Practice acceptance of mental health challenges and life problems–stress, jobs, relationships, school, money…the list is long and in our faces day and night, night and day. This is a terrible list. Why would anyone want to accept these things? Accepting them actually reduces their hold on you. As counterintuitive as it may seem, accepting struggles helps you distance yourself from them.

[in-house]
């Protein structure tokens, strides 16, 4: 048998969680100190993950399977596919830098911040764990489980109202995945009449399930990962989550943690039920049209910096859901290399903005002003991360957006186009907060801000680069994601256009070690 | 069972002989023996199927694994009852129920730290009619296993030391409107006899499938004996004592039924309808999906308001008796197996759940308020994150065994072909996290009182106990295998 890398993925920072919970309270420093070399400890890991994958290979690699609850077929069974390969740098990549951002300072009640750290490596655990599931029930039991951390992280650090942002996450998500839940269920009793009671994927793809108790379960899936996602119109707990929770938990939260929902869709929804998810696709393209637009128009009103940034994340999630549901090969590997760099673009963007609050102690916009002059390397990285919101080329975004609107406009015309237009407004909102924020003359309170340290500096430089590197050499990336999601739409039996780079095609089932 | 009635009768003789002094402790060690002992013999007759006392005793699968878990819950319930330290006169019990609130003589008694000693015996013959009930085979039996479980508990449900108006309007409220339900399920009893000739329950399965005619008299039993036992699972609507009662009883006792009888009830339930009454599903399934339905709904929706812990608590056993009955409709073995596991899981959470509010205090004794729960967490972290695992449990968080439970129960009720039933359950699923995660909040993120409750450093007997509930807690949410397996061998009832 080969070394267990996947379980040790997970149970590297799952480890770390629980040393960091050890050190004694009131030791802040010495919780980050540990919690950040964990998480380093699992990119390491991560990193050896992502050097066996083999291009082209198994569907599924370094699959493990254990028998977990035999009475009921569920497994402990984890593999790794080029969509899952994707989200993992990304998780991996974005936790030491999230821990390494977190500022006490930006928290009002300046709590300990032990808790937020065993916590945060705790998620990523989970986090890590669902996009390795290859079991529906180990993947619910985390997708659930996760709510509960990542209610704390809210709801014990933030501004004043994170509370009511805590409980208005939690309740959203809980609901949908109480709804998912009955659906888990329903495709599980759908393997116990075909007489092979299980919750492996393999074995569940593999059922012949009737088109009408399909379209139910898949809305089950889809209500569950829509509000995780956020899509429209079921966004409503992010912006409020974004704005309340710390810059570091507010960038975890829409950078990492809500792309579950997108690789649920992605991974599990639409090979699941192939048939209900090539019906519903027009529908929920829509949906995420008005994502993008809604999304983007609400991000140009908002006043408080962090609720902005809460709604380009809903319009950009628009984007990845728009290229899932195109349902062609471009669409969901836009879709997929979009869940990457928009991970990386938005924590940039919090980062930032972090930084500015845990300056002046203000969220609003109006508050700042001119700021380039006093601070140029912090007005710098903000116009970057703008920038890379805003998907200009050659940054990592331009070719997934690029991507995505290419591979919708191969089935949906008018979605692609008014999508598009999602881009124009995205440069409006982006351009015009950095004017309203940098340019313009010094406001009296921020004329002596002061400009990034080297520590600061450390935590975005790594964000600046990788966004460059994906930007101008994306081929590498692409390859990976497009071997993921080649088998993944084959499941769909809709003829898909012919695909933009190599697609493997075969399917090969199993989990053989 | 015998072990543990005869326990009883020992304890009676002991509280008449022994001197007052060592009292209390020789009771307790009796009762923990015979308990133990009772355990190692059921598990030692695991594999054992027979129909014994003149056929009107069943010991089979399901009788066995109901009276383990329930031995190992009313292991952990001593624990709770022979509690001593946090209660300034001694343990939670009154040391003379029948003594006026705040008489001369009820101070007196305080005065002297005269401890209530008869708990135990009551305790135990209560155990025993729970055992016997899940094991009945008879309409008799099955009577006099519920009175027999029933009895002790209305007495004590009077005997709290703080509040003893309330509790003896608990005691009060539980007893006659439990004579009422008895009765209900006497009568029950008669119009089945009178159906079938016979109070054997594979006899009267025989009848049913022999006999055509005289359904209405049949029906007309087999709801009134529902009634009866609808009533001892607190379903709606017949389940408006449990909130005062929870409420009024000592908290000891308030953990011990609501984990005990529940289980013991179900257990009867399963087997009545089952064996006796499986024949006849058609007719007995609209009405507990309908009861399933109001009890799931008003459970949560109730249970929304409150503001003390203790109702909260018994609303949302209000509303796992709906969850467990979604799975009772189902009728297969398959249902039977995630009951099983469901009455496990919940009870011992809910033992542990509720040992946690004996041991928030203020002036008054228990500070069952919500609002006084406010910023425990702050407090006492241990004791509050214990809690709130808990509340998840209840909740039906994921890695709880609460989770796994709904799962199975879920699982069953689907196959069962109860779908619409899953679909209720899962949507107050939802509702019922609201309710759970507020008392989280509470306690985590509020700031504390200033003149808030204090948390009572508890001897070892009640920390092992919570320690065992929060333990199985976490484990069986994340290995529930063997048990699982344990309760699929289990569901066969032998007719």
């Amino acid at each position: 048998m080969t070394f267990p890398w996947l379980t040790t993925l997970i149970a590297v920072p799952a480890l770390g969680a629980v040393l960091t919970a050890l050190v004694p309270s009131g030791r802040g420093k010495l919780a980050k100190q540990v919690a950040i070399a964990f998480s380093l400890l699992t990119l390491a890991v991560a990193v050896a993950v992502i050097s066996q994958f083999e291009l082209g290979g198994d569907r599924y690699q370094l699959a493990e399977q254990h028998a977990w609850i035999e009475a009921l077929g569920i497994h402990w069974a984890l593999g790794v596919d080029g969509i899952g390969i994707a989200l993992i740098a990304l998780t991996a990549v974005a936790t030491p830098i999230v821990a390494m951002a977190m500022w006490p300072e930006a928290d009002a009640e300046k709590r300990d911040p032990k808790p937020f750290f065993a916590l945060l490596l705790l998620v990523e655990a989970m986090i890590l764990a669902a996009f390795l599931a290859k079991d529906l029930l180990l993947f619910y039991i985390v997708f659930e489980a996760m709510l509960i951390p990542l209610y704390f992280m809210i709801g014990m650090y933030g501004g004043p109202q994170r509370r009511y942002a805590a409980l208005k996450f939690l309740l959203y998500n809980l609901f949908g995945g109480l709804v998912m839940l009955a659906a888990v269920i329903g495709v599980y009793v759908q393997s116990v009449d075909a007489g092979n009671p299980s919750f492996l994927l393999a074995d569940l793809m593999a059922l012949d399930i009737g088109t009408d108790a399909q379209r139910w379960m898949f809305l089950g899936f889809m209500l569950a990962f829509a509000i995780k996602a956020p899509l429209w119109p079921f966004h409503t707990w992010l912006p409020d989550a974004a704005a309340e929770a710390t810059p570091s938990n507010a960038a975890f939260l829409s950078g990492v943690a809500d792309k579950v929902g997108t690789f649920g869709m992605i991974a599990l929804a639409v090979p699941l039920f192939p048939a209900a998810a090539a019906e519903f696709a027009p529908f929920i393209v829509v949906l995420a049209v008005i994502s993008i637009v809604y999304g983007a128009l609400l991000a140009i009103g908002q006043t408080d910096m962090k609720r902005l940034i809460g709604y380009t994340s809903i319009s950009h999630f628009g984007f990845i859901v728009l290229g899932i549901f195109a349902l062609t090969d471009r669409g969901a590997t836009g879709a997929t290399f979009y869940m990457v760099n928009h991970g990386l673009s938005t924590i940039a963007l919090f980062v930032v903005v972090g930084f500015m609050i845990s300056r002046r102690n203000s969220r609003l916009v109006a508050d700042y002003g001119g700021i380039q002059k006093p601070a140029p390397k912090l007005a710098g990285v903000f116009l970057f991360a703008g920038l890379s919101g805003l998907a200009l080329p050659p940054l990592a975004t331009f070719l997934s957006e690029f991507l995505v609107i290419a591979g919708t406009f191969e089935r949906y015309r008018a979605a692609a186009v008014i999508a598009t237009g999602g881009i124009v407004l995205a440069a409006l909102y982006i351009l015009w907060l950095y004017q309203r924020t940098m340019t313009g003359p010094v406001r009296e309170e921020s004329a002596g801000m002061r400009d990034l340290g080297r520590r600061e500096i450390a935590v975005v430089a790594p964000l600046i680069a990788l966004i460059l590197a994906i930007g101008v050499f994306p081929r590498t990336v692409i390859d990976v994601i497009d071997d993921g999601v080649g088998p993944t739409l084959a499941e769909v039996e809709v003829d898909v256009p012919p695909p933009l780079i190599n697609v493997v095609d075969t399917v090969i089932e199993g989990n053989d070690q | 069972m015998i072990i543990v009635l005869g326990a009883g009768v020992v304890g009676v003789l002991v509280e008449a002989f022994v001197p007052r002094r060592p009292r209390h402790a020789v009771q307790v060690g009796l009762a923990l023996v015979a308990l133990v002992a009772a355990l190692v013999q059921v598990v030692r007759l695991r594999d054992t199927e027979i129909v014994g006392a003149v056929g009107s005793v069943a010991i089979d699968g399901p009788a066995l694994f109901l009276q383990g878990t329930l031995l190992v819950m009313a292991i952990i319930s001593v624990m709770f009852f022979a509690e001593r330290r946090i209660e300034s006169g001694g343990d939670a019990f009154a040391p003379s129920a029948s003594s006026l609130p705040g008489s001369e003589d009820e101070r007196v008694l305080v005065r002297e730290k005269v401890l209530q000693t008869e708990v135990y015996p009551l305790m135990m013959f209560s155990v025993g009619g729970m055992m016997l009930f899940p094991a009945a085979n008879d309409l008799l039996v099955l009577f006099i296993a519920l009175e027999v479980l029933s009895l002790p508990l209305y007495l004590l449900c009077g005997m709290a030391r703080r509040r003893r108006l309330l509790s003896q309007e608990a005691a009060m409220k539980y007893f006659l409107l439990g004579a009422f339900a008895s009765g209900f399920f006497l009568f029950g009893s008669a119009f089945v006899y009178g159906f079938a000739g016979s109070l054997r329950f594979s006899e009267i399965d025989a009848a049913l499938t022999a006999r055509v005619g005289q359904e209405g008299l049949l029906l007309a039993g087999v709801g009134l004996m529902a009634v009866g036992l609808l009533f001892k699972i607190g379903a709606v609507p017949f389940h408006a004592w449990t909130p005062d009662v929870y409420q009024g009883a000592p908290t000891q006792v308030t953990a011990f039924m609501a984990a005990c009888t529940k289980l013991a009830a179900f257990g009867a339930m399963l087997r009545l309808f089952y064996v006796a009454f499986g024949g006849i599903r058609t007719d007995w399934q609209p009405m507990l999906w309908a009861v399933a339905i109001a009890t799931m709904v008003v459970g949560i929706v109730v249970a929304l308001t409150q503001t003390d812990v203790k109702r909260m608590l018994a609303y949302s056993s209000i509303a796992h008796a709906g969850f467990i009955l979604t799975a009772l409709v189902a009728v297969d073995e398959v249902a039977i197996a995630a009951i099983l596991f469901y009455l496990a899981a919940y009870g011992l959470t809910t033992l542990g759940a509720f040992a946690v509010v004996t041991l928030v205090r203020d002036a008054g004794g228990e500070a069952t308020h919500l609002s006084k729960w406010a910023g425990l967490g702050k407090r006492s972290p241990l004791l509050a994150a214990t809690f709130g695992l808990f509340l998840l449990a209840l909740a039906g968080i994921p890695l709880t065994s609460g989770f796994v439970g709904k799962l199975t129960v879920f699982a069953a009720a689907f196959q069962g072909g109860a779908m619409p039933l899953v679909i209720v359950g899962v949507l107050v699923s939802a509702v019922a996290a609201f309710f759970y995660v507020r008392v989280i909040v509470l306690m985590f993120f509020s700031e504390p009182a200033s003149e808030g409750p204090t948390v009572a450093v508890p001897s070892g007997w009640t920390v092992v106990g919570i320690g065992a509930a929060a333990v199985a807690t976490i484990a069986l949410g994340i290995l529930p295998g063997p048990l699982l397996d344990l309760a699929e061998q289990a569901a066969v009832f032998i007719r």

Knowing what avoidance does to us can help us make positive changes to embrace life. Avoidance is a behavior that is hardwired into us. It’s an instinctive reaction (think: fight-or-flight response, specifically the “flight” part) that in theory keeps us safe from danger. And sometimes avoidance, or flight, does just that. When we avoid walking across dark parking lots alone at night (whether we’re male or female, young or old), we keep ourselves out of risk of significant danger. What happens, though, when our brain tells us there is danger lurking here or there, and we avoid good things because of it? When we understand what this avoidance does to us, we can stop avoiding the wrong things.